The Largest Suspensions, Fines and Bans in Major League Baseball

manny-ramirez-rays

Like everything in life, sports has laws that have to be followed in order to maintain staying on the field or court. Unfortunately, there are times when athletes have found themselves being a bit rebellious, breaking such rules and getting themselves in trouble. For that reason, I figured I would give you a combination of the largest suspensions, fines and bans in MLB history, so find out which players got a major slap on the wrist.

Lenny-Randle-MLB

15.  Lenny Randle – 30 Days

The anxiety of being cut from a major league baseball team in Spring Training can get to players at times. One of those guys that it seemed to affect the most was Lenny Randle, who, in 1977, was told that he wouldn’t assume the starting second baseman’s role for the Texas Rangers. Rather than take it like a pro, he tracked down Rangers manager Frank Lucchesi and walloped on him. For his part, Randle was suspended for 30 days and fined $10,000 before being traded to the New York Mets.

Photo via YouTube

John-Rocker-interview

14. John Rocker – 28-Game Suspension (Reduced to 14 games)

One of the most outspoken athletes of the past 25 years, former reliever John Rocker was fined and suspended for comments he made in a Sports Illustrated article about the city of New York. Saying cruel and demeaning things about certain groups, Rocker not only came across as ignorant, but offended a lot of people in doing so. While he was first fined $20,000 and suspended 28 games, an arbitrator cut it to just $500 and 14 games.

Photo via YouTube

manny-ramirez-dodgers

13. Manny Ramirez – 50-Game Suspension

One of the greatest power hitters of his generation, former slugger Manny Ramirez earned his first major suspension back in 2009 when he was linked with a women’s fertility drug that helped produce testosterone. Allowed to participate with his team, the L.A. Dodgers, during the ban, Ramirez came back to hit 19 homers and drive in 63 runs for the team following his time away.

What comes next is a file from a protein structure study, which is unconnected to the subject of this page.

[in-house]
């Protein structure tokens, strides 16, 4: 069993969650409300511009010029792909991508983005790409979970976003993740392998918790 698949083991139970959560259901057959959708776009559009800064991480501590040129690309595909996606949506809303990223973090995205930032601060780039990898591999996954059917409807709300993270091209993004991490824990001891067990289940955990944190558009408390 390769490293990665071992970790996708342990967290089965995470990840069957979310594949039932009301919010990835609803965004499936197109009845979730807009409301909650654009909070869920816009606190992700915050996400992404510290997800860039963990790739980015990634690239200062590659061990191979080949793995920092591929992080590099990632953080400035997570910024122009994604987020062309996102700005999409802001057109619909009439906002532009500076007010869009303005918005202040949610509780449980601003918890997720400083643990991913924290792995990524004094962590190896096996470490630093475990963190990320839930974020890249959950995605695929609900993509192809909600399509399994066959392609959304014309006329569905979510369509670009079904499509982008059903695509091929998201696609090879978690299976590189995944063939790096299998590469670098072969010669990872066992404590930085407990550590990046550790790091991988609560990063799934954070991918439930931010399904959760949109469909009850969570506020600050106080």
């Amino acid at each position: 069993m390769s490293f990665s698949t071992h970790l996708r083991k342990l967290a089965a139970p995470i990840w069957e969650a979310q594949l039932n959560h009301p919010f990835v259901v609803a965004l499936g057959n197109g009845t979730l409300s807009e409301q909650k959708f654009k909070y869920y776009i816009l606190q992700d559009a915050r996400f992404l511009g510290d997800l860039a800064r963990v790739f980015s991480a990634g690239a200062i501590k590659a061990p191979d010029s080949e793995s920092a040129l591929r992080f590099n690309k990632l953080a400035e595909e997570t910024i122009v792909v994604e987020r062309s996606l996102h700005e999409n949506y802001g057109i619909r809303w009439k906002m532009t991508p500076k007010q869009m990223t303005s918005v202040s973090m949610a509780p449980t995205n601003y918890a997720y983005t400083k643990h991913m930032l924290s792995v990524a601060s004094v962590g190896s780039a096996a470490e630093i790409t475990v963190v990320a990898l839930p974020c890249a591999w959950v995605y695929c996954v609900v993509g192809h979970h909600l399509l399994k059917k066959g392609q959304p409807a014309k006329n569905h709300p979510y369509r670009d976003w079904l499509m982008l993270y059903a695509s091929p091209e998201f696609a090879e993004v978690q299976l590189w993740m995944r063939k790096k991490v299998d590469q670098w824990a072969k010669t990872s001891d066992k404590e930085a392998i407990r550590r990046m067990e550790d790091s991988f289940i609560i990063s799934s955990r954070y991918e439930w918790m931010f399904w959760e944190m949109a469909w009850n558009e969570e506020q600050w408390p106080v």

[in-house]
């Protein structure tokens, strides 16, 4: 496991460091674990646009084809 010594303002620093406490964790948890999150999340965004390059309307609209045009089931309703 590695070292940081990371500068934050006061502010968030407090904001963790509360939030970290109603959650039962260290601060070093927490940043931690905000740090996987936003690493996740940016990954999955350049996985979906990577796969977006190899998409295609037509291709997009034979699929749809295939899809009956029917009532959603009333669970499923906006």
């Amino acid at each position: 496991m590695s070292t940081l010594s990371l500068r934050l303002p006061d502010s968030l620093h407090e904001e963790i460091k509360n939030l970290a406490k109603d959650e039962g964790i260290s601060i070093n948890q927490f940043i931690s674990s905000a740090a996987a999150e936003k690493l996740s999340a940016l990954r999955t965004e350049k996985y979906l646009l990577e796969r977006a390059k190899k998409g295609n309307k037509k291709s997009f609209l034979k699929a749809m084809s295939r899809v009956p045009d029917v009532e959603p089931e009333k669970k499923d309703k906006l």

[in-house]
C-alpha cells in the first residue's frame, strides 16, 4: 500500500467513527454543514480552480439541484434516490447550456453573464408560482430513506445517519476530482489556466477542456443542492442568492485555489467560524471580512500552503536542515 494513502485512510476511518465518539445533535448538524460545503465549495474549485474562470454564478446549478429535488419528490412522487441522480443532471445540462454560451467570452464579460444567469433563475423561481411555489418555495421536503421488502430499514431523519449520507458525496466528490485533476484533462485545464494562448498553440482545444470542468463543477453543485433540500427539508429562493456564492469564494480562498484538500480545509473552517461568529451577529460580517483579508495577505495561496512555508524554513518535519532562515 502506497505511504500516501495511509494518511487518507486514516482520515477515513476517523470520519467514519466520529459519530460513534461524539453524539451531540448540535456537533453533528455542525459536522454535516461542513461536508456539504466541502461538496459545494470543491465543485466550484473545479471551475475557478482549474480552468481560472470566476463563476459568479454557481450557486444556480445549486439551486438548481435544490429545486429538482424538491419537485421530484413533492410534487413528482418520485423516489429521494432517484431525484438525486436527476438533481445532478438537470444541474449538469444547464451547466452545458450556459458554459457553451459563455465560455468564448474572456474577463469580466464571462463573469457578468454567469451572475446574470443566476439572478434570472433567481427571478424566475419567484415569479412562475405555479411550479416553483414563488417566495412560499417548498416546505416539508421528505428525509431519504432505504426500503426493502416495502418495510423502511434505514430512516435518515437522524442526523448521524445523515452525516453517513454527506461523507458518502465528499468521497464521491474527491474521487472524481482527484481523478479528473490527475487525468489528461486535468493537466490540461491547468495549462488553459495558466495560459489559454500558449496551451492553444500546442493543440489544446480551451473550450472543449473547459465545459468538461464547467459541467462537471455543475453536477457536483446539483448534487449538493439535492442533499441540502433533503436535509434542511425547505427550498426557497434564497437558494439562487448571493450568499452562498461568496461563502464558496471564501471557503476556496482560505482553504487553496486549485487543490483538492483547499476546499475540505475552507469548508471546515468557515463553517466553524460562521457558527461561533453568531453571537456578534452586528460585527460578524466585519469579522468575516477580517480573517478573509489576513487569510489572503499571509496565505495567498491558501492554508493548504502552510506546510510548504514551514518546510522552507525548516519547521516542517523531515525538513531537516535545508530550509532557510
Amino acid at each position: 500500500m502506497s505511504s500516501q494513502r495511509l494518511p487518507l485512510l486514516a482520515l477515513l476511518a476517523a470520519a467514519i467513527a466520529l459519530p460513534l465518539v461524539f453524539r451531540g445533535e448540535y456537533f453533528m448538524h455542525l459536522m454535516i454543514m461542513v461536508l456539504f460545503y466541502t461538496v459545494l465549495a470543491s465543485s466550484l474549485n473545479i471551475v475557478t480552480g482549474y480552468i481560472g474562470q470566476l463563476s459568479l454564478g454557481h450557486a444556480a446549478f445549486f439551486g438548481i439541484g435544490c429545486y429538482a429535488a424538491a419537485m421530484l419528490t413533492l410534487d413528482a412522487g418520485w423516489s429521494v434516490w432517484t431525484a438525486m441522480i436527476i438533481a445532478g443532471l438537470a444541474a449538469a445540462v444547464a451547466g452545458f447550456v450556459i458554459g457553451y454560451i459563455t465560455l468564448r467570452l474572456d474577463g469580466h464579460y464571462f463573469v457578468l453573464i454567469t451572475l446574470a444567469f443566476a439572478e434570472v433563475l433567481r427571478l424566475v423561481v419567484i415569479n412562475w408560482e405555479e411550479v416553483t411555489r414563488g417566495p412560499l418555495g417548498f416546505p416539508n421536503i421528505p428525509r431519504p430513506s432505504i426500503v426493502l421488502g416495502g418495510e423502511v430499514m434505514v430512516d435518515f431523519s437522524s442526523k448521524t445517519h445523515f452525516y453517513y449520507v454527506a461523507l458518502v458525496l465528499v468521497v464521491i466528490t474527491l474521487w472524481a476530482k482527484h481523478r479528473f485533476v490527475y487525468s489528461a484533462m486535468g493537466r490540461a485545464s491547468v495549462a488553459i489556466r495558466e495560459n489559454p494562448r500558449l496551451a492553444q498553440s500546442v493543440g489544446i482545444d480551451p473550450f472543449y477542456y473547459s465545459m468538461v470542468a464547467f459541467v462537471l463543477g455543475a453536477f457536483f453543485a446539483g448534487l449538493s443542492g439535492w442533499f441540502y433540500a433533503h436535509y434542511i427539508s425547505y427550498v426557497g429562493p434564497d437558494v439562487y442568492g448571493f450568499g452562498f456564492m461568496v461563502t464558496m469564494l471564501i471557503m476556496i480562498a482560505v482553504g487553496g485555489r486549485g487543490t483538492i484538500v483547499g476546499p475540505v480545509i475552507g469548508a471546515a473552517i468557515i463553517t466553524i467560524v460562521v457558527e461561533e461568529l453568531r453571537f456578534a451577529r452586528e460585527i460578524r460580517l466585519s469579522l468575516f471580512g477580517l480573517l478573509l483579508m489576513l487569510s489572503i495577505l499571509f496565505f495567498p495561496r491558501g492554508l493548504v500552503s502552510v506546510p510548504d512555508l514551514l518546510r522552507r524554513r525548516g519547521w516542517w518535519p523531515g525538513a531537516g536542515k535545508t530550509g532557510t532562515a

Photo via YouTube

bartolo-colon-mets

12. Bartolo Colon – 50-Game Suspension

One of the better pitchers of the past few decades, hurler Bartolo Colon was found with a synthetic testosterone in his body, forcing him to serve a 50-game suspension in 2012. Following the time off, the Oakland A’s retained Colon for the 2013 season, where he went to his third All-Star Game, which he parlayed into one last big contract for the 2014 and 2015 seasons, signing with the New York Mets for two years and $20 million.

Photo via YouTube

nelson-cruz-playoffs

11. Nelson Cruz – 50-Game Suspension

Linked to purchasing PEDs from a clinic in Miami in 2013, slugger Nelso Cruz was docketed 50 games for his involvement in the Biogenesis scandal. A free agent after his suspension, Cruz earned a one-year, $8 million deal with the Baltimore Orioles for the 2014 season, where he was selected to his third All-Star Game, ending the year with a AL-leading 40 home runs.

Photo via YouTube

jason-grimsley-royals

10. Jason Grimsley – 50-Game Suspension

Following a career in which he went just 42-58 with a 4.77 ERA, former pitcher Jason Grimsley was busted by Feds in 2006 when they raided his house under suspicion that he was distributing HGH and other PEDs. Immediately suspended 50 games by the Commissioner’s Office, Grimsley asked for and was granted his release the next day, abruptly ending his baseball career.

Photo via YouTube

ryan-braun-press-conference

9. Ryan Braun – 65-Game Suspension

One of the biggest names to ever receive a long suspension for his usage of banned substances, former NL MVP Ryan Braun received harsh criticism for the way he handled the entire process. After word surfaced that the outfielder had tested positive for something illegal, Braun didn’t just refuse to answer questions, but actually held a press conference stating his innocence. Found to be guilty, MLB suspended the All-Star 65 games in 2013.

Photo via YouTube

neifi-perez-interview

8. Neifi Perez – 80-Game Suspension